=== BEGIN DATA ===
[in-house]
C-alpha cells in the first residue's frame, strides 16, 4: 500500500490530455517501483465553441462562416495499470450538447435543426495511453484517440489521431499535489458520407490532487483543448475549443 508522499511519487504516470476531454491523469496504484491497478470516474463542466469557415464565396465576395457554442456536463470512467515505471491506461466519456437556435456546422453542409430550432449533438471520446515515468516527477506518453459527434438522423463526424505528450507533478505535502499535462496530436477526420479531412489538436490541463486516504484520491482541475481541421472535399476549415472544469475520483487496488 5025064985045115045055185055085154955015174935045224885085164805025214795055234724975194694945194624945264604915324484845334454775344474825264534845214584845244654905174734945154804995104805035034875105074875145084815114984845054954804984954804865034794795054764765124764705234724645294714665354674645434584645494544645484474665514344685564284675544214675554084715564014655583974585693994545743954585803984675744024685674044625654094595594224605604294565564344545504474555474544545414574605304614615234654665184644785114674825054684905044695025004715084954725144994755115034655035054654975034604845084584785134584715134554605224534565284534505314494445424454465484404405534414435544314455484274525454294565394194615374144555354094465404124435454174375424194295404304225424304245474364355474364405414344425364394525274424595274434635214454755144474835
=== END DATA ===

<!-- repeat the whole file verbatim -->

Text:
[in-house]
C-alpha cells in the first residue's frame, strides 16, 4: 500500500490530455517501483465553441462562416495499470450538447435543426495511453484517440489521431499535489458520407490532487483543448475549443 508522499511519487504516470476531454491523469496504484491497478470516474463542466469557415464565396465576395457554442456536463470512467515505471491506461466519456437556435456546422453542409430550432449533438471520446515515468516527477506518453459527434438522423463526424505528450507533478505535502499535462496530436477526420479531412489538436490541463486516504484520491482541475481541421472535399476549415472544469475520483487496488 5025064985045115045055185055085154955015174935045224885085164805025214795055234724975194694945194624945264604915324484845334454775344474825264534845214584845244654905174734945154804995104805035034875105074875145084815114984845054954804984954804865034794795054764765124764705234724645294714665354674645434584645494544645484474665514344685564284675544214675554084715564014655583974585693994545743954585803984675744024685674044625654094595594224605604294565564344545504474555474544545414574605304614615234654665184644785114674825054684905044695025004715084954725144994755115034655035054654975034604845084584785134584715134554605224534565284534505314494445424454465484404405534414435544314455484274525454294565394194615374144555354094465404124435454174375424194295404304225424304245474364355474364405414344425364394525274424595274434635214454755144474835